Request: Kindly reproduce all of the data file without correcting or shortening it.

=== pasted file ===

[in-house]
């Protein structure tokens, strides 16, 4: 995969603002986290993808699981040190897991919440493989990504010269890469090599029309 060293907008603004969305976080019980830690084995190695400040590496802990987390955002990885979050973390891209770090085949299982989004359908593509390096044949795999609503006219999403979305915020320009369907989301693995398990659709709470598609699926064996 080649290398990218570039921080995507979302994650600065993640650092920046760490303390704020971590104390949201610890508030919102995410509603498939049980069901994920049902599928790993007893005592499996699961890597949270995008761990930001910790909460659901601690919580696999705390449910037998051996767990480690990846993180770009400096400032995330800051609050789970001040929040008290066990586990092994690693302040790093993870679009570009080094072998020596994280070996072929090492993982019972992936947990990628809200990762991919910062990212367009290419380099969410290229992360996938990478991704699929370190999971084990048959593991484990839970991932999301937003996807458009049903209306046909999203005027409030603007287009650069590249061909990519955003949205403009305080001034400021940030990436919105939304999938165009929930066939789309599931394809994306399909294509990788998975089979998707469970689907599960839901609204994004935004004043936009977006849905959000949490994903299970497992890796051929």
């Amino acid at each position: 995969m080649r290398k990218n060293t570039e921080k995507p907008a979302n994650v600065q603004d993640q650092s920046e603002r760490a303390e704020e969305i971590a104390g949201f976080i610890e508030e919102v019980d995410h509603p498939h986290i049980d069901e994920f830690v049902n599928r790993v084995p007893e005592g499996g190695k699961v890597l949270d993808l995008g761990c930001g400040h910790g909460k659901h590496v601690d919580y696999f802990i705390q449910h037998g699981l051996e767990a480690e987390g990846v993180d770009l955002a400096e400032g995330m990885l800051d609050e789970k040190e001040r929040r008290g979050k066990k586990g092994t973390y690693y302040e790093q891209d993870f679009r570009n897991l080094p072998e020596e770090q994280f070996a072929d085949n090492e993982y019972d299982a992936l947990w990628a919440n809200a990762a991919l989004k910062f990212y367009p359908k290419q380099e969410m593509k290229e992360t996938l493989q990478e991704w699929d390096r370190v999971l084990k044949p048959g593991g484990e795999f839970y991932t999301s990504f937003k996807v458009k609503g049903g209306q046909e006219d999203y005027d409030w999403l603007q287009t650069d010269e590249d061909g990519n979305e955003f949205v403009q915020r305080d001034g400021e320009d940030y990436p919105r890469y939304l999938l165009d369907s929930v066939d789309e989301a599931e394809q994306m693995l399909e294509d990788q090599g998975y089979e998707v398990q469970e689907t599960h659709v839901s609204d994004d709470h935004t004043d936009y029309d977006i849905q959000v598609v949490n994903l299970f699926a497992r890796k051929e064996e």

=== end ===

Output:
[in-house]
């Protein structure tokens, strides 16, 4: 995969603002986290993808699981040190897991919440493989990504010269890469090599029309 060293907008603004969305976080019980830690084995190695400040590496802990987390955002990885979050973390891209770090085949299982989004359908593509390096044949795999609503006219999403979305915020320009369907989301693995398990659709709470598609699926064996 080649290398990218570039921080995507979302994650600065993640650092920046760490303390704020971590104390949201610890508030919102995410509603498939049980069901994920049902599928790993007893005592499996699961890597949270995008761990930001910790909460659901601690919580696999705390449910037998051996767990480690990846993180770009400096400032995330800051609050789970001040929040008290066990586990092994690693302040790093993870679009570009080094072998020596994280070996072929090492993982019972992936947990990628809200990762991919910062990212367009290419380099969410290229992360996938990478991704699929370190999971084990048959593991484990839970991932999301937003996807458009049903209306046909999203005027409030603007287009650069590249061909990519955003949205403009305080001034400021940030990436919105939304999938165009929930066939789309599931394809994306399909294509990788998975089979998707469970689907599960839901609204994004935004004043936009977006849905959000949490994903299970497992890796051929």
């Amino acid at each position: 995969m080649r290398k990218n060293t570039e921080k995507p907008a979302n994650v600065q603004d993640q650092s920046e603002r760490a303390e704020e969305i971590a104390g949201f976080i610890e508030e919102v019980d995410h509603p498939h986290i049980d069901e994920f830690v049902n599928r790993v084995p007893e005592g499996g190695k699961v890597l949270d993808l995008g761990c930001g400040h910790g909460k659901h590496v601690d919580y696999f802990i705390q449910h037998g699981l051996e767990a480690e987390g990846v993180d770009l955002a400096e400032g995330m990885l800051d609050e789970k040190e001040r929040r008290g979050k066990k586990g092994t973390y690693y302040e790093q891209d993870f679009r570009n897991l080094p072998e020596e770090q994280f070996a072929d085949n090492e993982y019972d299982a992936l947990w990628a919440n809200a990762a991919l989004k910062f990212y367009p359908k290419q380099e969410m593509k290229e992360t996938l493989q990478e991704w699929d390096r370190v999971l084990k044949p048959g593991g484990e795999f839970y991932t999301s990504f937003k996807v458009k609503g049903g209306q046909e006219d999203y005027d409030w999403l603007q287009t650069d010269e590249d061909g990519n979305e955003f949205v403009q915020r305080d001034g400021e320009d940030y990436p919105r890469y939304l999938l165009d369907s929930v066939d789309e989301a599931e394809q994306m693995l399909e294509d990788q090599g998975y089979e998707v398990q469970e689907t599960h659709v839901s609204d994004d709470h935004t004043d936009y029309d977006i849905q959000v598609v949490n994903l299970f699926a497992r890796k051929e064996e």